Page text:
In The Anniversary Year For DG Sailplanes
The following article was first printed in the December 1998 issue of the Aerokurier
and is reprinted here with the kind permission of the Publisher.
Two-Seaters enjoy a market revival. In the model series of the DG Sailplanes this lead to the several variations of the DG-500, which pretty well covers the market. In the anniversary year “25 Years DG Sailplanes” a modern successor, the DG-1000 appears.
The new Two-Seater of DG Flugzeugbau in Bruchsal is entirely a child of the times. Swept back and upward pointing wingtips continue the modern wing geometry first seen in Schempp-Hirth sailplanes and now spread through the entire series of the Swabian manufacturer. It makes for good handling, and especially excellent thermalling behavior.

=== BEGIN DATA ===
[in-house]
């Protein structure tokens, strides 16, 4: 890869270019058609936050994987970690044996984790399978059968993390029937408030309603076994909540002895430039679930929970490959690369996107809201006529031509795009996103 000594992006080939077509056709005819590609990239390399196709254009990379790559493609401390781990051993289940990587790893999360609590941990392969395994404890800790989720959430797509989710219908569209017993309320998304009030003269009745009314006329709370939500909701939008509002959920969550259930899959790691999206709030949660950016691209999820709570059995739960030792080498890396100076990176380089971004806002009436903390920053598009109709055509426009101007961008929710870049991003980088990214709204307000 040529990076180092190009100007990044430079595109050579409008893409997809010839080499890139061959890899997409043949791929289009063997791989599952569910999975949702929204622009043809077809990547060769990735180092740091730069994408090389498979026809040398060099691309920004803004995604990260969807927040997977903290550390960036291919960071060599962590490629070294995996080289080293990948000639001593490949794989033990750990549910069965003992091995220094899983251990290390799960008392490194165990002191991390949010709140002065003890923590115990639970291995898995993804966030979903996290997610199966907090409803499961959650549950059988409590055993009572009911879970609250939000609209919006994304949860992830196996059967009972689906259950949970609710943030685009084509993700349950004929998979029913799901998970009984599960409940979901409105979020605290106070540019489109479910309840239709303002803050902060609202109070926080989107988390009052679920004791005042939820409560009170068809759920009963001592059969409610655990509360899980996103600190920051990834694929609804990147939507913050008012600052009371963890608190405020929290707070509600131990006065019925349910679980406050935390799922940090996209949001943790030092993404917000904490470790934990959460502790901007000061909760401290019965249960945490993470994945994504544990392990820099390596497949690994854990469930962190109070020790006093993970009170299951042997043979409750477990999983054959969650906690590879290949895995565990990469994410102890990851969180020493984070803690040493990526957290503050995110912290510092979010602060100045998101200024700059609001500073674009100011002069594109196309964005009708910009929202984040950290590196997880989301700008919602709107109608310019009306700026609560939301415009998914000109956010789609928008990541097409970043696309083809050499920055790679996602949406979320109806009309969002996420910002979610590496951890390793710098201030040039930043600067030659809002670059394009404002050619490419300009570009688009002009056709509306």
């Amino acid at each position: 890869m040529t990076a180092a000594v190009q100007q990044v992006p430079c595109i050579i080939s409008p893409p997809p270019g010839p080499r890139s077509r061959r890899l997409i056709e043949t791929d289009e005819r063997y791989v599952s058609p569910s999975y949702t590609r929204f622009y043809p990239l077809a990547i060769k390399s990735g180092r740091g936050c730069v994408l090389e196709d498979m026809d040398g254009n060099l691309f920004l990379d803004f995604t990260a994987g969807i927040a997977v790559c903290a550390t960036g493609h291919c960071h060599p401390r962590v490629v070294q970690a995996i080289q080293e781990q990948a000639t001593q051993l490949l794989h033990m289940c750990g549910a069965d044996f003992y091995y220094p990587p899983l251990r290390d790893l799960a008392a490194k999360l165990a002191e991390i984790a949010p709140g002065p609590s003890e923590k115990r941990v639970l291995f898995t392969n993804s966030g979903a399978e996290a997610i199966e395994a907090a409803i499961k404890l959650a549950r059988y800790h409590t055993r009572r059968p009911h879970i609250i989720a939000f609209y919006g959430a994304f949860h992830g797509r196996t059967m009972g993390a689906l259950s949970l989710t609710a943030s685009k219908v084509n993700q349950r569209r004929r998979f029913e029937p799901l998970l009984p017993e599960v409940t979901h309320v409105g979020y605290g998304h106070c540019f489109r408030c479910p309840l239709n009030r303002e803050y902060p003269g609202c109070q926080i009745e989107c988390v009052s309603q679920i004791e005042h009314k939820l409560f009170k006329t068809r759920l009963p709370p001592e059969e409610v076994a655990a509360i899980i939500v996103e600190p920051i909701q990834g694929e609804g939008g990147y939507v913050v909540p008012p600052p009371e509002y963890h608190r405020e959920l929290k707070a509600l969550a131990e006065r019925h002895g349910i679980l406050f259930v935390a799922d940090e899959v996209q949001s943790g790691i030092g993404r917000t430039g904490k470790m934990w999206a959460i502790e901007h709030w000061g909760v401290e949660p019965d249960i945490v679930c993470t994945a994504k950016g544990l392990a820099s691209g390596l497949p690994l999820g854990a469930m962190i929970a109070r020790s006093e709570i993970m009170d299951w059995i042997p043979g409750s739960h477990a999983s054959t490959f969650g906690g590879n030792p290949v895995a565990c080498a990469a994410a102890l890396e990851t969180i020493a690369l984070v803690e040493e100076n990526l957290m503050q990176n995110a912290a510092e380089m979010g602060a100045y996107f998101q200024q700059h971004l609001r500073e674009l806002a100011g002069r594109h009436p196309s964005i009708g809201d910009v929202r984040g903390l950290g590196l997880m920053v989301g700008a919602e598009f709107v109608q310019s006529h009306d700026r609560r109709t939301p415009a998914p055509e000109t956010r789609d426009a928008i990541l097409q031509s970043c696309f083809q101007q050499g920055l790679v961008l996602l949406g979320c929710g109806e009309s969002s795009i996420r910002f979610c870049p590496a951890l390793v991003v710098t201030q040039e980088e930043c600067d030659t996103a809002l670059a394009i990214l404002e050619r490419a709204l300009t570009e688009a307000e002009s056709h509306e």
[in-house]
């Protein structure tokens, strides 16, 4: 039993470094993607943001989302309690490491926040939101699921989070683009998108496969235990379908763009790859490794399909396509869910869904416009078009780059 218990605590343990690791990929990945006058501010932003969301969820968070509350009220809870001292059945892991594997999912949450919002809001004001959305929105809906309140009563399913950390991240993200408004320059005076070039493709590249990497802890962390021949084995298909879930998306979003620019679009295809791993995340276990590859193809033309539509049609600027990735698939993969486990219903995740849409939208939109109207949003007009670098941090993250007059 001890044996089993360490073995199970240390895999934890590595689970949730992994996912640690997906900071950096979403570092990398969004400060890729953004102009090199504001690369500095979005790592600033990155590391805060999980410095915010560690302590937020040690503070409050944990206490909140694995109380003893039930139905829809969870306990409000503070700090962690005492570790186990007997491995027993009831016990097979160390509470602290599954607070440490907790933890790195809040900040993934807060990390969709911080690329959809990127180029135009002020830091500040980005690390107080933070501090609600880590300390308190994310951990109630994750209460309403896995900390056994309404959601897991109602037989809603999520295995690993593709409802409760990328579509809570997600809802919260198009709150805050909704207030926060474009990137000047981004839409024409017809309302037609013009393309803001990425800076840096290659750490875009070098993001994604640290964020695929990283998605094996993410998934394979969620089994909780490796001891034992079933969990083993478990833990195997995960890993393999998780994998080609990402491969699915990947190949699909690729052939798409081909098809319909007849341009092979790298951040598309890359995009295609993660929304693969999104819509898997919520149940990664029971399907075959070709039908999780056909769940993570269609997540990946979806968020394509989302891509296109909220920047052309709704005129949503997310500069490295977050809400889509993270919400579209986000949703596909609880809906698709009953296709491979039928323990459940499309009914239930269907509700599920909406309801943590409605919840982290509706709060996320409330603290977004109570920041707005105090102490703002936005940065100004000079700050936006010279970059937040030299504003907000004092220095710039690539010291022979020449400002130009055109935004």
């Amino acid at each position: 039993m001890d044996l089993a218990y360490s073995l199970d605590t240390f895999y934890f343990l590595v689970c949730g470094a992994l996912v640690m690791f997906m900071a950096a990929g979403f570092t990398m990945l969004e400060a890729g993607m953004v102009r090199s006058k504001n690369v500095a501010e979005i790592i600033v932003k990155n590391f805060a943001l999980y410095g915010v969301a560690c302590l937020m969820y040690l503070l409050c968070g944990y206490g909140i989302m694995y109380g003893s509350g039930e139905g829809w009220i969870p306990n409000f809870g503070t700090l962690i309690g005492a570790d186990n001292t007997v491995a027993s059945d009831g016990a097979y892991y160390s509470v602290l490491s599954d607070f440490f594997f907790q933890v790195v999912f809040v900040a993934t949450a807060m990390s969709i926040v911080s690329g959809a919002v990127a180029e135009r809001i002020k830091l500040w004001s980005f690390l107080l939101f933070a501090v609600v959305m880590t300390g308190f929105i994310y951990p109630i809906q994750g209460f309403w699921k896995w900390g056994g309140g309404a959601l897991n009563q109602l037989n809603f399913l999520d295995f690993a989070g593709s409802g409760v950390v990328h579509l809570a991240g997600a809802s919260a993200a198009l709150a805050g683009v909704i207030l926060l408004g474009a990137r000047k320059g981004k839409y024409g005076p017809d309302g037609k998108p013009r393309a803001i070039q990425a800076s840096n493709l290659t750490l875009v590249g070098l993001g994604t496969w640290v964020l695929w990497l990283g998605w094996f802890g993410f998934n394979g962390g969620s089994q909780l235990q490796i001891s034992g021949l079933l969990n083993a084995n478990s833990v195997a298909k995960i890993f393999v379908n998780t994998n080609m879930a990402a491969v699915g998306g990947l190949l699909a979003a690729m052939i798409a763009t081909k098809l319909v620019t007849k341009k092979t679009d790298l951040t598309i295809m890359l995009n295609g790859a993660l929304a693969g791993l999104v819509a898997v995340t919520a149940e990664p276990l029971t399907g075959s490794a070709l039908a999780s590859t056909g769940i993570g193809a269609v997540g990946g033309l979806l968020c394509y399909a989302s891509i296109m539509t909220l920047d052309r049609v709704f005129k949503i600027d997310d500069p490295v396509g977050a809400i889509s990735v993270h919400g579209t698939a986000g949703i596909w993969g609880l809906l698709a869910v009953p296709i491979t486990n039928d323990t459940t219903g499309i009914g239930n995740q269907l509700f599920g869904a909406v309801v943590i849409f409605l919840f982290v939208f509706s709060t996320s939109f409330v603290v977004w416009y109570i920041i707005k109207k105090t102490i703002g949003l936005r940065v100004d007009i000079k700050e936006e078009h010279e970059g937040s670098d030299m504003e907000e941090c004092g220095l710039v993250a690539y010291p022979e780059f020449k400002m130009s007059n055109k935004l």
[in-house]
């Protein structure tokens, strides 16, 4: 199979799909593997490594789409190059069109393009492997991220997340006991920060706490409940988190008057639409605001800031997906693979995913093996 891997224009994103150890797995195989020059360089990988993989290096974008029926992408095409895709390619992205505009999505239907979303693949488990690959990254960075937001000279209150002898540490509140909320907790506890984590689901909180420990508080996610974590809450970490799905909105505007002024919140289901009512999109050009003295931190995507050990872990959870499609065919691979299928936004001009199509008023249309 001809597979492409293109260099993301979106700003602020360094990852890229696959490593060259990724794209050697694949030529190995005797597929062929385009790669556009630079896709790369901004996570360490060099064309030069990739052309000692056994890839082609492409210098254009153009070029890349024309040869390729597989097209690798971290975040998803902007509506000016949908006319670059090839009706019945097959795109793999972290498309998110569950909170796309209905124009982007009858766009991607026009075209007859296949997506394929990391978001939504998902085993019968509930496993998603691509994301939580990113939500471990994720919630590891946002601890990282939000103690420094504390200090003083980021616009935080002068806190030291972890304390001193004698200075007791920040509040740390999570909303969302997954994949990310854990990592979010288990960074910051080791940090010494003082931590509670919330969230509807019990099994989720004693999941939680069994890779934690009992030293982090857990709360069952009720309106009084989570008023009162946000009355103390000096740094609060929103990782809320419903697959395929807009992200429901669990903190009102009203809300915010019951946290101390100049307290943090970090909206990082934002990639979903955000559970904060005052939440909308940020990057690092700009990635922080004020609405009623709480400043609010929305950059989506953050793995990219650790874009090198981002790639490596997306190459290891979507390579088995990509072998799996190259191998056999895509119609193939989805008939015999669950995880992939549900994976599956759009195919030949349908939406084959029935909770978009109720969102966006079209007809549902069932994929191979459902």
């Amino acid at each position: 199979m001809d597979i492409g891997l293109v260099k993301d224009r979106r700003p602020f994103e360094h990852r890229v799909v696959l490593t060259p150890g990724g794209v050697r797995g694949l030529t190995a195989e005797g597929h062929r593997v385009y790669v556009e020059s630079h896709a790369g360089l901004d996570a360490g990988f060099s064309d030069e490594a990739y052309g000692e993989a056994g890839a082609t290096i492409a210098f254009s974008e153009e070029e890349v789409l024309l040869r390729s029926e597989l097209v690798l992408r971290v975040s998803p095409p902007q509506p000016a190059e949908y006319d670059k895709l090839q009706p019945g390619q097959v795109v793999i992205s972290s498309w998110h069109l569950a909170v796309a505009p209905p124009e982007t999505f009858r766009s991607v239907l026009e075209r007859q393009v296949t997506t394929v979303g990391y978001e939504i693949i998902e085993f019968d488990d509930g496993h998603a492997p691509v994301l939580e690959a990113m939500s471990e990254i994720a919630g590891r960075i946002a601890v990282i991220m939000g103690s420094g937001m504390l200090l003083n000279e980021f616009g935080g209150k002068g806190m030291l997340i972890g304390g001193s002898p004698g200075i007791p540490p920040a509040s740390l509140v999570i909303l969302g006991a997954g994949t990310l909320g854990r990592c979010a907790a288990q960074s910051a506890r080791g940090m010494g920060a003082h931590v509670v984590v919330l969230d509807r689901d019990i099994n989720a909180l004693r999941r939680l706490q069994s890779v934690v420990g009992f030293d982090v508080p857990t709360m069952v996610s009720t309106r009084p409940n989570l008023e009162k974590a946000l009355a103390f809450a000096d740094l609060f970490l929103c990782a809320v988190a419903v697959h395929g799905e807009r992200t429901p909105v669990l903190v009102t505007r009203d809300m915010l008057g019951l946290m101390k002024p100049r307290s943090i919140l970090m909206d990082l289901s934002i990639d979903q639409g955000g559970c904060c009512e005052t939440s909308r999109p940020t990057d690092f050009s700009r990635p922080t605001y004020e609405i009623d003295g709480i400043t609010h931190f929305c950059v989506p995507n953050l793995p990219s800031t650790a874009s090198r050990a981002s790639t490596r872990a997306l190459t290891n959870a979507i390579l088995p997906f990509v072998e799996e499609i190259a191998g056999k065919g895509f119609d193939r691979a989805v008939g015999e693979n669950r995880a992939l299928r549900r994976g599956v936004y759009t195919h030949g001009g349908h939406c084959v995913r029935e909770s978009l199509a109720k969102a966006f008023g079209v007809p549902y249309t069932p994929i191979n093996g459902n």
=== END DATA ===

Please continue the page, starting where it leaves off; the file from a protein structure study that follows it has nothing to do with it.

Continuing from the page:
After about ten years of production of the DG-505 with straight wings the DG-1000 will replace it. In various models the DG-1000 will not lag behind it’s predecessor 500. The 1000 is planned in two wingspans of 18 M and 20 M. This will ensure optimal conditions for both instructing and cross-country / contest flying.
The performance requirements for the new two-seater were ambitious.In the opinion of the Chief Designer Dipl.Ing. Wilhelm Dirks studies showed that it should be possible to develop and build a sailplane that exceeds the performance of two-seaters with 20 m spans. In the spring of 1997 this gave DG-Flugzeugbau the impetus to start the DG-1000 project.
Besides excellent behavior good performance was also the aim of the development. The projected data are very promising. Best L/D with a wing loading of 42.8 kg/m2 (20 m version with maximum take-off weight) should be 46.5. Minimum sink with a wing loading of 28 kg/m2 (20 m version with 80 kg crew weight) should be 0.51 m/s.